Domino’s in the UK Just Gave Away a 22K Pizza-Slice Engagement Ring Topped with Diamond Pepperoni

Domino’s in the UK just celebrated Valentine’s Day by giving away a one-of-kind, 22-karat pizza-slice engagement ring topped with diamond pepperoni.


The fast-food chain delivered nearly a half-million pizzas throughout the UK yesterday, and the company was certain that a significant portion of those dining in would be proposing to their significant others on the most romantic day of the year. Domino’s own study revealed that 72% of Brits were planning to eat in on Valentine’s Day, with 6% of men planning to pop the question during the meal.


The unusual ring was introduced on Domino’s Facebook page under the title “DOUGH-MANTIC ANNOUNCEMENT.”

The company posted a series of pizza-ring photos along with this teaser: “Fancy popping the BIG question to your pizza lover while you #ValenDineIn this year? Comment below for your chance to win our one-off, unique pizza engagement ring. Probably the most taste-ful way to seal the deal, ever!”

Contestants were required to comment on the post between noon and 10 p.m. on February 13. The company promised to pick a winner and deliver the engagement ring on Valentine’s Day.


The yellow gold ring is designed to look like a lifelike slice of pizza topped with four round diamonds that are made to appear as if they are pepperoni slices.

Domino’s did not reveal the individual diamond sizes nor their quality characteristics. Still, this item was a must-have for the 500-plus participants who left clever comments on the Domino’s Facebook post. Here’s a sampling of what they wrote…

Penned Kate Smith, “My fella has just proposed to me, but this would be a true symbol of our love. Our first Valentine’s Day was actually spent with a Domino’s pizza and watching football on TV nearly five years ago now. This would be the topping on the pizza if I had this ring.”

Added Shannon Wilmot, “I just showed my husband this ring and his response was “WHY ARE WE MARRIED ALREADY!?” When I then explained [the contest is] open to everyone, he told me I had to enter. I think he’d probably end up wearing it more than me or we could share if it fit both of us.”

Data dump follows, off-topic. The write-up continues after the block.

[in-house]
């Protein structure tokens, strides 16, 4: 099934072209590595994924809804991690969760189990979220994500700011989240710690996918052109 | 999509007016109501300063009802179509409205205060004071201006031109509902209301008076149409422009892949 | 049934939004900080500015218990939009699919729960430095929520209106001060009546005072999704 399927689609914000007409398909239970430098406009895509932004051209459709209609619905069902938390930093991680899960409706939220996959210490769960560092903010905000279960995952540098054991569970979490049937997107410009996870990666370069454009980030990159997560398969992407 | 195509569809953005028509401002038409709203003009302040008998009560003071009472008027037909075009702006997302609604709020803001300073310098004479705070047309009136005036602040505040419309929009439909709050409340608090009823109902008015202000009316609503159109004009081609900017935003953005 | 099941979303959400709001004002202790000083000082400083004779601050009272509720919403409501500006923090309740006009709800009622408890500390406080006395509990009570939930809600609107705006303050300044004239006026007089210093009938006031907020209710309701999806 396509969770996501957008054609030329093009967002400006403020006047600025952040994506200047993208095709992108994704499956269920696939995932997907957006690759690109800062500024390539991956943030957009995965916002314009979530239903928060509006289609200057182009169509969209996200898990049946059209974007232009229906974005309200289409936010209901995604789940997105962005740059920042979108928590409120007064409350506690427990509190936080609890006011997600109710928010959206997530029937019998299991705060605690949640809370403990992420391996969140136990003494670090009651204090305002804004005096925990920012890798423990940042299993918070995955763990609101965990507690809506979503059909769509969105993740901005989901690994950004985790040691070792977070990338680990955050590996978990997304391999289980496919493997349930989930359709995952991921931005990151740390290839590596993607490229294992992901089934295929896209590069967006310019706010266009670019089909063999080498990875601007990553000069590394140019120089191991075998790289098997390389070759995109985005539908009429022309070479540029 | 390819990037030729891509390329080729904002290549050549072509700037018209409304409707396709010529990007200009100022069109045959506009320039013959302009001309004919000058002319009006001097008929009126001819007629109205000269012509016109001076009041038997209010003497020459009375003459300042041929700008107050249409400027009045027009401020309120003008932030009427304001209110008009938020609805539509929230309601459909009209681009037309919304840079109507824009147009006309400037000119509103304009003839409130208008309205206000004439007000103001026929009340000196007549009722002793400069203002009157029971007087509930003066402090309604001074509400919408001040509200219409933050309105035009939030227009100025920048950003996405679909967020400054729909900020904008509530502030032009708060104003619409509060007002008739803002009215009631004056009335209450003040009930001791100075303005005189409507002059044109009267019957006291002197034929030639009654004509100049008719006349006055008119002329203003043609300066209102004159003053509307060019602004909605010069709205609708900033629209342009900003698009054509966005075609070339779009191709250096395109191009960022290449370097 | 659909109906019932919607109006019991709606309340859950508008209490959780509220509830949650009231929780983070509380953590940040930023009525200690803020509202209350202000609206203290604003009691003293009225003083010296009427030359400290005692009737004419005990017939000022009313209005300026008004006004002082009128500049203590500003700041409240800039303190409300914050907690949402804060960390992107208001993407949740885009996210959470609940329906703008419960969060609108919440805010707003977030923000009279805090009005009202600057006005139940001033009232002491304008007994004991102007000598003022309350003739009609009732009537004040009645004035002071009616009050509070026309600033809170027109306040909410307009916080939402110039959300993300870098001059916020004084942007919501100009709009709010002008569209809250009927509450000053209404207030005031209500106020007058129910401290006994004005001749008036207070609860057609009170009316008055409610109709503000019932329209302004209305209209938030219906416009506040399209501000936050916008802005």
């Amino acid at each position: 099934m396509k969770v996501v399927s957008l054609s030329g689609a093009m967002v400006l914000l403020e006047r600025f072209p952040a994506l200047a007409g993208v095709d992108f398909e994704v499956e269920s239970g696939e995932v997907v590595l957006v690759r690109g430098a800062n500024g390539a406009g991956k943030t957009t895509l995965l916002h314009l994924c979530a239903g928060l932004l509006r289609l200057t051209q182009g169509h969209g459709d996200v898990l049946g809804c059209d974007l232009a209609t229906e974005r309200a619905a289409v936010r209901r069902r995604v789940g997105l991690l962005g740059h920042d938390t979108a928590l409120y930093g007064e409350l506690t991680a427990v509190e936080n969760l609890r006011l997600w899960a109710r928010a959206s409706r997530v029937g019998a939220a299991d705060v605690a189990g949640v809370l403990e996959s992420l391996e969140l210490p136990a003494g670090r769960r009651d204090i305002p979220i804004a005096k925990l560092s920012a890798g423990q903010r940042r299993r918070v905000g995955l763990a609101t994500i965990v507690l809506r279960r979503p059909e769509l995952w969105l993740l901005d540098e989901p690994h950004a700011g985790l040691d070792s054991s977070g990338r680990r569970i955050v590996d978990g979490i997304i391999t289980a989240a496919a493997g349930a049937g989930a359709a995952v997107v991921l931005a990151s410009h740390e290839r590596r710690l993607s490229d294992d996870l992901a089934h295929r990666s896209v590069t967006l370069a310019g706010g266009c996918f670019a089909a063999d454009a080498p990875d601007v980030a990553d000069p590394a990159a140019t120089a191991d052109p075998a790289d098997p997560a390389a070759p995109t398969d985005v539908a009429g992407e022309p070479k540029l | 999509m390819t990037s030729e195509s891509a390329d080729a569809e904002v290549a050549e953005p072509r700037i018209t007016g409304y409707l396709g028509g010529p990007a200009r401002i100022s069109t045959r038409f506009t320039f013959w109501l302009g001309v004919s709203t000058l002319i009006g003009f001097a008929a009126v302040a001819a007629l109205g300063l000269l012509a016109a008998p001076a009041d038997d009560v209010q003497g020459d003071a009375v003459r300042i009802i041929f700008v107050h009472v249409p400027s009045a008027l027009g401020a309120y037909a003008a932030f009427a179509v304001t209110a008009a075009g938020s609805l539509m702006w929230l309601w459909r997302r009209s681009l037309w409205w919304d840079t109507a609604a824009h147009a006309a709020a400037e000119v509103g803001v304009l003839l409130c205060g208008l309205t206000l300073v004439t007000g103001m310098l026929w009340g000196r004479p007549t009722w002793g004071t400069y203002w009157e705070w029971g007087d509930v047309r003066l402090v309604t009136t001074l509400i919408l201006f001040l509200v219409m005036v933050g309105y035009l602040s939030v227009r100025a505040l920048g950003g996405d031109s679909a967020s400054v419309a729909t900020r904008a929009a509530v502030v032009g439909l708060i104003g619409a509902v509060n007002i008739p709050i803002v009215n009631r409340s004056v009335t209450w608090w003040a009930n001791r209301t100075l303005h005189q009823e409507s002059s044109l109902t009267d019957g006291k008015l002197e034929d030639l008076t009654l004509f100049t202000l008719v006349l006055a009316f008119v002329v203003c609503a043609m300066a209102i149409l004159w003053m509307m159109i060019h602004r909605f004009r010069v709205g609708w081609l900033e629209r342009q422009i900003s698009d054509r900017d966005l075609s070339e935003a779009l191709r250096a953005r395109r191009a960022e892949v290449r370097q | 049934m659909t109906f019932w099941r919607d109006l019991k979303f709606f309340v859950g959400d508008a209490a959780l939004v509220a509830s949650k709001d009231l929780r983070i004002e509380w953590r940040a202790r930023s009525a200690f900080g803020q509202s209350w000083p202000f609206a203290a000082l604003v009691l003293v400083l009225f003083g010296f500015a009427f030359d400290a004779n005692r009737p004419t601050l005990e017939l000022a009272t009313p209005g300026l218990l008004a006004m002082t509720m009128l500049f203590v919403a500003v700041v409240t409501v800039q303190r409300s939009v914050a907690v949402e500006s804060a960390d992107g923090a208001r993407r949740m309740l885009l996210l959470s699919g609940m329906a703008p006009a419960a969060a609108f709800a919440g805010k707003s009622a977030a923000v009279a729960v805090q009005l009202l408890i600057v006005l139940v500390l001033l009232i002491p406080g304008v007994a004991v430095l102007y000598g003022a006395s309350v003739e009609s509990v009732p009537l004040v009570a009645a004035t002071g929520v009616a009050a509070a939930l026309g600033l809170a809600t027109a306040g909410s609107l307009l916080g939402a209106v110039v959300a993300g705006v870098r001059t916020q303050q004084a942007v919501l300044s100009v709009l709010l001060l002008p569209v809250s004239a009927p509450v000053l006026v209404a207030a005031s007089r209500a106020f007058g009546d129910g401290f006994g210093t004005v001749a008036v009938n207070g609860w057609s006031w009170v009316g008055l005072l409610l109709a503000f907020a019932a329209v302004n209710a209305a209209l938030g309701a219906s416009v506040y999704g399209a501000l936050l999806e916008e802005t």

Founded in 1960, Domino’s Pizza has 11,000 stores in 75 countries. The company employs 260,000 and generates annual sales of $2.2 billion. That’s a lot of pizza.

Credits: Photos courtesy of Domino’s.


‘Ring Melt’ Ceremony Reaffirms Bond Between West Point’s Newest Cadets and Their Esteemed Predecessors

On February 27, cadets from West Point’s Class of 2018 will honor the families of U.S. Military Academy graduates dating back to 1924 as part of a symbolic and solemn ceremony called the “Ring Melt.”


During the event at Pease & Curren’s headquarters in Warwick, R.I., the donated class rings of 41 West Point graduates — many of whom have passed away — will be dropped in a crucible along with a “legacy sample” of gold from the 410 previously donated rings.


The resulting ingot will be merged with new gold to create the class rings for the current cadets, symbolically and physically reaffirming the bond between the West Point Class of 2018 and the Long Gray Line of West Point graduates. The U.S. Military Academy was founded in 1802, and the legacy sample contains precious metal from rings spanning the classes of 1896 to 1997.


This is the 17th consecutive year that cadets have been invited to the Pease & Curren refinery to witness the Ring Melt.


Many of the families of the donors will be on hand to present the rings for melting. Before the rings are melted, each one will be displayed along with a bio of the donor. Then, one by one, the names of all 41 donors will be read aloud and a member of the donor’s family will take the ring and place it in the crucible. The rings are then melted in a furnace and the liquid metal is poured into the form, creating an ingot.


The cleaned and cooled ingot is then passed around from cadet to cadet, further demonstrating continuity of the current class with the ones that came before it.